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© Michel Huerre
Coupe histologique de foie de patient atteint d'une hépatite C chronique active avec infiltrat (opacité) folliculaire (lymphocytes) (Grossissement X 400). L'hépatite C chronique peut être à l'origine de cirrhose et cancer du foie
Publication : The Journal of general virology

Nucleotides at the extremities of the viral RNA of influenza C virus are involved in type-specific interactions with the polymerase complex

Scientific Fields
Diseases
Organisms
Applications
Technique

Published in The Journal of general virology - 01 May 2001

Crescenzo-Chaigne B, van der Werf S

Link to Pubmed [PMID] – 11297682

J. Gen. Virol. 2001 May;82(Pt 5):1075-83

Influenza A and C viruses share common sequences in the terminal noncoding regions of the viral RNA segments. Differences at the 5′- and 3′-ends exist, however, that could contribute to the specificity with which the transcription/replication signals are recognized by the cognate polymerase complexes. Previously, by making use of a transient expression system for the transcription and replication of a reporter RNA template bearing either type A or type C extremities, it was shown that a type C RNA template is transcribed and replicated with equal efficiency by either the type A or the type C polymerase complex, whereas a type A RNA template is less efficiently transcribed and replicated by the type C polymerase complex than by the type A complex. To explore the contribution of the nucleotides at the extremities of the RNAs to this type-specificity, the effect of mutations introduced either alone or in combination at nucleotide 5 at the 3′-end and at nucleotides 3′, 6′ or 8′ at the 5′-end of type A or C RNA templates were studied in the presence of either the type A or the type C polymerase complex. The results indicate that the nature of nucleotides 5 and 6′ contribute to type-specificity. Moreover, these results underline the importance of the base pairing between nucleotide 3′ and 8′ at the 5′-end of the RNA. Thus, it could be suggested that the nature of the nucleotides as well as the stability of the secondary structure at the extremities of the viral RNA are important determinants of type-specificity.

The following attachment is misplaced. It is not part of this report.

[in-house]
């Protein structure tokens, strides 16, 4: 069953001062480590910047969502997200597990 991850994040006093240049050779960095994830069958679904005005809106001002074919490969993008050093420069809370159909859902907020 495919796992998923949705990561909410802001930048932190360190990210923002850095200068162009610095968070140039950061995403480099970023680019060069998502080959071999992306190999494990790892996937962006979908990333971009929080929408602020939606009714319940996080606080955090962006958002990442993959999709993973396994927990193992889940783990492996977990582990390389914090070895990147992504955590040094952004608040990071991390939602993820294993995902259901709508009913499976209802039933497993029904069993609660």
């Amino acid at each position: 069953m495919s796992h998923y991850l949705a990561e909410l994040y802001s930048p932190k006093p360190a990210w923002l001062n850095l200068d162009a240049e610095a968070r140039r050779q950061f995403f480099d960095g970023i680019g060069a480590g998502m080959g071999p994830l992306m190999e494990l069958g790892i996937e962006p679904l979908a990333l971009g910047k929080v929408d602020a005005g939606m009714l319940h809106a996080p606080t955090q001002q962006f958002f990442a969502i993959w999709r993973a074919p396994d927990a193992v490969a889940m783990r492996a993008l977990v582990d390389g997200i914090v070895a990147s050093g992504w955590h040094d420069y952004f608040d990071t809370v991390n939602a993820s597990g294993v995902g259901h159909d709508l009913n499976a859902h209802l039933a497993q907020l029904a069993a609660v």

http://www.ncbi.nlm.nih.gov/pubmed/11297682